Economic Development

Our goal: Lay the foundations of economic prosperity — for everyone.

Publications

Article Wednesday, December 17, 2014

In 2013, San Francisco reached a historic peak in employment, and from what we know so far, 2014 will reach even higher. In fact, San Francisco has never seen a more rapid three-year period of expansion in jobs than the period between 2010 and 2013, when the city added more than 70,000 jobs.

Article Tuesday, December 16, 2014

An overwhelming majority of voters in San Francisco and Oakland voted to raise the local minimum wage in November. Meanwhile San Jose and a number of other Bay Area cities have already increased their minimum wage or are planning to establish one. Public opinion has shifted, and higher minimum wages have become a win-win mainstream issue. A regional minimum wage could be next.

Blog Wednesday, November 5, 2014

Persistent poverty and income inequality are challenging issues to address. Job growth exists primarily at the top and bottom end of the labor market, and the share of employment in the middle is declining. The Bay Area Economic Prosperity Strategy is a region-wide plan to improve opportunities for the 1.1 million workers who earn less than $18 per hour. 

Article Thursday, October 2, 2014

Economic opportunity for lower-wage workers requires working simultaneously on three goals: helping lower-wage workers on pathways to the middle, growing the economy with a focus on middle-wage jobs, and improving conditions in lower wage jobs.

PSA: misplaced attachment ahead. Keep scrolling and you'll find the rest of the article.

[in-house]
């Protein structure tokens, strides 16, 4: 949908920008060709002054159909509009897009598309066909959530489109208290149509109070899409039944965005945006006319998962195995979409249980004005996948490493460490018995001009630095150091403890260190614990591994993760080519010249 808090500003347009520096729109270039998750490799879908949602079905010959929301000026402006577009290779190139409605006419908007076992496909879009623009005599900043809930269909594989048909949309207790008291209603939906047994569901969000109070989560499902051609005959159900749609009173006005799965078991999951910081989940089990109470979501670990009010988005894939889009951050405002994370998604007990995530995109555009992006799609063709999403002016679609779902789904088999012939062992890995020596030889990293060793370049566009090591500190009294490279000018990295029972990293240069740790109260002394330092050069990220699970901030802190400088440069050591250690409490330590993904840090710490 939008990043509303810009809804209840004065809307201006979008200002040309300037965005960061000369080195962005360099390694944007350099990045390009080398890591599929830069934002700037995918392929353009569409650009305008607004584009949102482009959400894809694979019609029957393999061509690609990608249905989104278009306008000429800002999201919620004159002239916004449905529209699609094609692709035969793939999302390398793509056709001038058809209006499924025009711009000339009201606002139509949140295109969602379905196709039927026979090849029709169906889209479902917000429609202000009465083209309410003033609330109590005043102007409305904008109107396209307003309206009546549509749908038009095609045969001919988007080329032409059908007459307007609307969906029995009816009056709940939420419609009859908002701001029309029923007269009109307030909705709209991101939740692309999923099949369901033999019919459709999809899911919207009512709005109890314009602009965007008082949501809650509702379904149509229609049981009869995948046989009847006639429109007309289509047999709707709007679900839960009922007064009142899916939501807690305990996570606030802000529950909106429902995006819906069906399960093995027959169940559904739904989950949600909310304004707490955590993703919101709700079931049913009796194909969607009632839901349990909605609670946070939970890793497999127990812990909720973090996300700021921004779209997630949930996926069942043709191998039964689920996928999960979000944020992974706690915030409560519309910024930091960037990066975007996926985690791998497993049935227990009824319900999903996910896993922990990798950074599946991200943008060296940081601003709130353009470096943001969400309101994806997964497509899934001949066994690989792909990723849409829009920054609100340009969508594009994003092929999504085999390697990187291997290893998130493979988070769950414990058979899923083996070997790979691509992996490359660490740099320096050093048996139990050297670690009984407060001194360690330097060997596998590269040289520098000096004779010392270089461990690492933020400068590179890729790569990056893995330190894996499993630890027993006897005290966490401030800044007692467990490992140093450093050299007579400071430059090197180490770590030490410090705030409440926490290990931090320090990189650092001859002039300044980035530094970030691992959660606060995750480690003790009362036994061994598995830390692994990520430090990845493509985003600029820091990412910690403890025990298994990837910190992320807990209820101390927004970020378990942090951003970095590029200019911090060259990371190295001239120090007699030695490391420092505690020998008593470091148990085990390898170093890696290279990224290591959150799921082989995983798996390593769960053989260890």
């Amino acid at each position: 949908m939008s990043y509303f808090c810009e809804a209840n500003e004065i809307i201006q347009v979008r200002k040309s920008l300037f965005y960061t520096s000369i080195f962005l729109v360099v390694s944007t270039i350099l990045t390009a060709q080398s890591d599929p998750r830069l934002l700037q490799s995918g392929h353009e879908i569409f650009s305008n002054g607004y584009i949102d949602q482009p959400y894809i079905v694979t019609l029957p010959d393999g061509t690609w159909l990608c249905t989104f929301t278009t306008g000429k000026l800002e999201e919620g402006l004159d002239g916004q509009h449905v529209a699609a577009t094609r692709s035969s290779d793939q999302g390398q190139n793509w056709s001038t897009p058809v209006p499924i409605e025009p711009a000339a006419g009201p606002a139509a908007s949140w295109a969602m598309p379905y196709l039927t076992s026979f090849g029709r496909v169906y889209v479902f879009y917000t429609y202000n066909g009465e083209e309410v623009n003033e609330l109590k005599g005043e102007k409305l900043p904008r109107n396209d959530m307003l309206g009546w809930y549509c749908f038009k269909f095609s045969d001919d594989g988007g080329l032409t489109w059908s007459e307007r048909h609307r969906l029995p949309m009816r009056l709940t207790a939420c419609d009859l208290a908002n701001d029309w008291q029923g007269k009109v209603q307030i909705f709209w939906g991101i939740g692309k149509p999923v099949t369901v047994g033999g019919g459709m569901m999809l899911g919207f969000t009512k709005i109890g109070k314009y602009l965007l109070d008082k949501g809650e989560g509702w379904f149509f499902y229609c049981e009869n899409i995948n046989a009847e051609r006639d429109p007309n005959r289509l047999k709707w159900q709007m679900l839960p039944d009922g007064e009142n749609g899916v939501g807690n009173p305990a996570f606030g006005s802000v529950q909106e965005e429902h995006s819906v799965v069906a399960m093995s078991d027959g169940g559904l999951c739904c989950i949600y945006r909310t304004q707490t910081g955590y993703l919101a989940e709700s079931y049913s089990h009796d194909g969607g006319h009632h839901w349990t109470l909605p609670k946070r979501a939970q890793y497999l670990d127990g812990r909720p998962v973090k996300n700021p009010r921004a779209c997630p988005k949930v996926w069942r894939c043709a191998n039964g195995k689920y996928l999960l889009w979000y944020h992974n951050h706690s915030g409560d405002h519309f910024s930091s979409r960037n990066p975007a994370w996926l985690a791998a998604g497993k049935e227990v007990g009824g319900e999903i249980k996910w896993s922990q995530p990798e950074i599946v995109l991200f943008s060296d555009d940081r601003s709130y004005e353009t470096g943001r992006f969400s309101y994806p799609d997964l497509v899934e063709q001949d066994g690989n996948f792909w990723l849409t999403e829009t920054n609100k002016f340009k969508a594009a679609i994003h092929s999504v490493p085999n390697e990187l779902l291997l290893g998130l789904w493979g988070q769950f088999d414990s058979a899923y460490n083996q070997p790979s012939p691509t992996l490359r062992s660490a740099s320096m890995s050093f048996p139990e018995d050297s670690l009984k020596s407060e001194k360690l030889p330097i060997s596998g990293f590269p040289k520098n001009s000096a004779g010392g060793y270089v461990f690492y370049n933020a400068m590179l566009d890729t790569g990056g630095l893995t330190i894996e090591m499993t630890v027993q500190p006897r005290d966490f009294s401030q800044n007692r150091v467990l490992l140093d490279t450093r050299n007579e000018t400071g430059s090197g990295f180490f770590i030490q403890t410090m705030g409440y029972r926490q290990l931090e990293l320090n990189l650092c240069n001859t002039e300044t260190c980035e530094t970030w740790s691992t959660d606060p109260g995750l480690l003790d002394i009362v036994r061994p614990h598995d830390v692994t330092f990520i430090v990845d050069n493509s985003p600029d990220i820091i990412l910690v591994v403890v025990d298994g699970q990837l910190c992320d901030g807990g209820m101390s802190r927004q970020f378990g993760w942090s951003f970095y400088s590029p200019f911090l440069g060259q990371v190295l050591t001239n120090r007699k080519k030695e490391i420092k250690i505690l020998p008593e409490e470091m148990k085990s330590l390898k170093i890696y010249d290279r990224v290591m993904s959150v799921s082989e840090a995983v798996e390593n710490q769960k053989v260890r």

SPUR Report Wednesday, October 1, 2014

The Bay Area has one of the strongest economies in the world, but the benefits of that prosperity are not universally shared. Over a third of the workforce earns less than $18 an hour. How can we make sure the region’s rising economic tide lifts all boats? The Economic Prosperity Strategy identifies a comprehensive, three-pronged approach to economic mobility for low- and moderate-wage workers.

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Our priorities for Economic Development

PROMOTING JOB GROWTH IN TRANSIT-ORIENTED EMPLOYMENT CENTERS

Our local response to climate change requires us to reduce our driving and land use patterns. SPUR promotes effective planning to enable the Bay Area's transit-rich employment centers such as downtown San Francisco and Oakland to capture a growing share of regional employment. This is the best way to slow the loss of jobs to suburban areas.

SUPPORTING LONG-TERM ECONOMIC COMPETITIVENESS

SPUR's role is to focus on ensuring that San Francisco, the Bay Area and the Northern California megaregion are investing in ways that support long-term economic growth and competitiveness. This means understanding the industries that drive the region's economy and making public and private investment in inputs such as education, finance, innovation, transit and quality of life. It also means developing a local political environment that is supportive of economic growth.

ALIGNING TAX POLICY WITH JOB GROWTH GOALS

SPUR recognizes the role of taxes in sending signals to the private marketplace about where and where not to invest resources. To the extent that cities and communities tax job creation, they will likely see less of it. SPUR's role is to understand where and how communities finance important public investments and to look for ways to shift tax burdens in ways that support economic, social equity and environmental goals.